Like blood pumping into arteries, water flowed from siphon tubes and down the rows of mint at Drew Eggers Farms off of Black Cat Road south of Meridian. Mint, a perennial plant, needs water in the spring to awaken and resume growing after the cold and dormant winter.
But tight new water allotments brought on by drought confront Eggers and other growers in the Boise Project’s five water districts with tough decisions this spring. Most of them involve starving one crop to water another, or guessing how to best stretch water rations between now and harvest in October.
“I decided to postpone my first irrigation for 10 days or two weeks, gambling that the mint would be all right until then,” Eggers said.
It’s too early to say whether growers will face as severe a water shortage as they did in 2013, when allotments were even tighter. Treasure Valley crops received heavy rain late that season for a yield-saving growth spurt before harvest.
Never miss a local story.
The Board of Control, which delivers water to five districts from Boise to eastern Oregon, could increase allotments if high temperatures melt enough snow or storms dump enough rain. But those aren’t guaranteed. So farmers are preparing for the worst.
“It’s a big deal,” Eggers said. “Water is important to us, just as important as seed and soil. When we have to scrounge or hold back water, and not give crops an optimal amount, it will hurt us in yields.”
EARLY AND LOW
Last year, farmers in the Boise Project drew irrigation water without it counting against their allotment of 2.25 acre-feet until June 17. Dave Dixon, owner of Greenleaf Farms in Greenleaf, said growers were surprised when this year’s allotment was set April 16, two months earlier than last year, at 1.65 acre-feet.
“This tremendously impacts us,” said Dixon. “The 1.65 feet starting April 16 is not enough water to raise many of the higher value crops, such as peppermint, onions and sugar beets.”
Farmers expecting to irrigate for longer from river flows had already planted high-water crops such as onions and sugar beets, said Steve Martineau, who works 1,500 acres south of Nampa near Bowmont. Many of those crop decisions were made before growers knew an early allotment was on the way, he said.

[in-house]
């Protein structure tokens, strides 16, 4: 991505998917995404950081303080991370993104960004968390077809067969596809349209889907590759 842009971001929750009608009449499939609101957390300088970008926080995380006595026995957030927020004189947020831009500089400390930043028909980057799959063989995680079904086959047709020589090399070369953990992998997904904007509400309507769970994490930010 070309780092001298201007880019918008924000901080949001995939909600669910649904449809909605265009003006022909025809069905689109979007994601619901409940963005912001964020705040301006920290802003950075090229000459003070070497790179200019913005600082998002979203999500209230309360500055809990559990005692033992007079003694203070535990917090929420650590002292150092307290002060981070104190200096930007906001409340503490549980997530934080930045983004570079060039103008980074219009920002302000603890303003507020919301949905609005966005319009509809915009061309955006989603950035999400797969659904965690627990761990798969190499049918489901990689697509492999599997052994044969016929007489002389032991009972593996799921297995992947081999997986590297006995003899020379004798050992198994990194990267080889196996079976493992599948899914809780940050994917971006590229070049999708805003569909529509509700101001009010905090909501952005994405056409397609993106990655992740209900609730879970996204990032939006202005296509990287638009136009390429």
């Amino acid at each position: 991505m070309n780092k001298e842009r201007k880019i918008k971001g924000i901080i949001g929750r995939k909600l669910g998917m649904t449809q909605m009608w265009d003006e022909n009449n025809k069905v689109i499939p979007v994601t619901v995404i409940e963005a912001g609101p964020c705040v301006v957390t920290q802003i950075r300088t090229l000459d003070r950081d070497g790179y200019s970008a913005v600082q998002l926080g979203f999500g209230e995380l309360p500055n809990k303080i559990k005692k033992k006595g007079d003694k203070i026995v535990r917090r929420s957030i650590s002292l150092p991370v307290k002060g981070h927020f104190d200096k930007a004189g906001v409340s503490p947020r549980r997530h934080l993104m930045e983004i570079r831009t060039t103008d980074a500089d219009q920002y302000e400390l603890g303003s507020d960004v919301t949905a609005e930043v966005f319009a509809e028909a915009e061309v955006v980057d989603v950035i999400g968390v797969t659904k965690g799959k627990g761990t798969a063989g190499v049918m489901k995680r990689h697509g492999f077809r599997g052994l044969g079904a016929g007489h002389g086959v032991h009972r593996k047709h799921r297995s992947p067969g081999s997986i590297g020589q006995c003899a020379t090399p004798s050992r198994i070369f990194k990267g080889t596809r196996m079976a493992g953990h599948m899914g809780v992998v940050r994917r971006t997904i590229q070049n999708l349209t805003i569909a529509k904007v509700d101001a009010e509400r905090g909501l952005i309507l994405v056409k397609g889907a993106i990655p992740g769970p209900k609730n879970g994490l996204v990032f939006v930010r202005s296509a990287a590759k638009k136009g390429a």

“We kept seeing a lot of snow over there on top of the Trinities,” Martineau said. “We knew a lot of the low (snowpack) was gone, but we were sure shocked when there was no river flow to speak of.”
Managing the low allotment isn’t the only challenge, said Garth Taylor, agriculture economist for University of Idaho.
The lack of advance warning cuts into farmers’ flexibility on what crops they plant to adjust to the low allotments, he said.
“If they would have known this last year, they could have said, ‘OK. I’ll leave this fallow, or only plant grain here and use my water on my onions and my silage,’ ” Taylor said. “But this becomes dramatic when they already have their onions and potatoes planted.”
Growers in drought-stricken regions in Oregon and California are leaving ground fallow to save their scant water for smaller acreages. Dixon hasn’t talked to any Boise Project growers planning to leave ground fallow, but many are considering growing more grains, which need less water.
Dixon has already planted 900 of his 1,100 acres, leaving him with few options. His mint has been in the ground for years. His high-water crops — sugar beets and onions — are also higher-profit crops than wheat or barley.